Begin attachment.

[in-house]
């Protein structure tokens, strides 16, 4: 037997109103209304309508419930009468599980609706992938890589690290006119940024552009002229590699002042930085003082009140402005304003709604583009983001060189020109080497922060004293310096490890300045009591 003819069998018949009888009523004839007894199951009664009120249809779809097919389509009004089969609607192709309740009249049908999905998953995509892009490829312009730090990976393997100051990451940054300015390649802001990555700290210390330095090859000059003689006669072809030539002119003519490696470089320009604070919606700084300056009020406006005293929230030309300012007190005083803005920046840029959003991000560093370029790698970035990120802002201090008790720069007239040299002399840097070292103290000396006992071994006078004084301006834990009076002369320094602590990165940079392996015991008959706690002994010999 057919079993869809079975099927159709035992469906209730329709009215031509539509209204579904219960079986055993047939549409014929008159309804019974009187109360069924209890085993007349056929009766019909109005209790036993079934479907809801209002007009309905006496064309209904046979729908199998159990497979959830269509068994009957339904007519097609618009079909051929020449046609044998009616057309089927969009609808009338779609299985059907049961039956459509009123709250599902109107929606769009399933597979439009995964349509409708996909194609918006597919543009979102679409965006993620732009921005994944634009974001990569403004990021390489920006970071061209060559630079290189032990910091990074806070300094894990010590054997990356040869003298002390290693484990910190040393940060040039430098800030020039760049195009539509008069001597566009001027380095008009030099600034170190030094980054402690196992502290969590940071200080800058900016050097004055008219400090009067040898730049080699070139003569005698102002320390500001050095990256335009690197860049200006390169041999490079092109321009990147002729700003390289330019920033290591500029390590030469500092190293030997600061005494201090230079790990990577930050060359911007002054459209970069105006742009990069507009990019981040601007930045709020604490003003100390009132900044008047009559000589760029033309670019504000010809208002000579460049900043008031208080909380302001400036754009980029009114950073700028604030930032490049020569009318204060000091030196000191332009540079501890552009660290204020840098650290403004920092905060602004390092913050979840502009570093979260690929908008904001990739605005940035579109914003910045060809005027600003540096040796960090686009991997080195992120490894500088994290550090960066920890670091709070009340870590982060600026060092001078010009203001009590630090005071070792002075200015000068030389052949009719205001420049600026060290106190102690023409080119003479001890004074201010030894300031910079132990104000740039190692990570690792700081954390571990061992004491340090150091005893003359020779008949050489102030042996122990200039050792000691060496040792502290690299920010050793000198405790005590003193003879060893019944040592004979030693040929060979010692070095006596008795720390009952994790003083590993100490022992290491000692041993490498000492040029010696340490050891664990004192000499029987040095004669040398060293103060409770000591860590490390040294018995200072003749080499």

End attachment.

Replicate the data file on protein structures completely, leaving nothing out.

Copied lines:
[in-house]
């Protein structure tokens, strides 16, 4: 037997109103209304309508419930009468599980609706992938890589690290006119940024552009002229590699002042930085003082009140402005304003709604583009983001060189020109080497922060004293310096490890300045009591 003819069998018949009888009523004839007894199951009664009120249809779809097919389509009004089969609607192709309740009249049908999905998953995509892009490829312009730090990976393997100051990451940054300015390649802001990555700290210390330095090859000059003689006669072809030539002119003519490696470089320009604070919606700084300056009020406006005293929230030309300012007190005083803005920046840029959003991000560093370029790698970035990120802002201090008790720069007239040299002399840097070292103290000396006992071994006078004084301006834990009076002369320094602590990165940079392996015991008959706690002994010999 057919079993869809079975099927159709035992469906209730329709009215031509539509209204579904219960079986055993047939549409014929008159309804019974009187109360069924209890085993007349056929009766019909109005209790036993079934479907809801209002007009309905006496064309209904046979729908199998159990497979959830269509068994009957339904007519097609618009079909051929020449046609044998009616057309089927969009609808009338779609299985059907049961039956459509009123709250599902109107929606769009399933597979439009995964349509409708996909194609918006597919543009979102679409965006993620732009921005994944634009974001990569403004990021390489920006970071061209060559630079290189032990910091990074806070300094894990010590054997990356040869003298002390290693484990910190040393940060040039430098800030020039760049195009539509008069001597566009001027380095008009030099600034170190030094980054402690196992502290969590940071200080800058900016050097004055008219400090009067040898730049080699070139003569005698102002320390500001050095990256335009690197860049200006390169041999490079092109321009990147002729700003390289330019920033290591500029390590030469500092190293030997600061005494201090230079790990990577930050060359911007002054459209970069105006742009990069507009990019981040601007930045709020604490003003100390009132900044008047009559000589760029033309670019504000010809208002000579460049900043008031208080909380302001400036754009980029009114950073700028604030930032490049020569009318204060000091030196000191332009540079501890552009660290204020840098650290403004920092905060602004390092913050979840502009570093979260690929908008904001990739605005940035579109914003910045060809005027600003540096040796960090686009991997080195992120490894500088994290550090960066920890670091709070009340870590982060600026060092001078010009203001009590630090005071070792002075200015000068030389052949009719205001420049600026060290106190102690023409080119003479001890004074201010030894300031910079132990104000740039190692990570690792700081954390571990061992004491340090150091005893003359020779008949050489102030042996122990200039050792000691060496040792502290690299920010050793000198405790005590003193003879060893019944040592004979030693040929060979010692070095006596008795720390009952994790003083590993100490022992290491000692041993490498000492040029010696340490050891664990004192000499029987040095004669040398060293103060409770000591860590490390040294018995200072003749080499």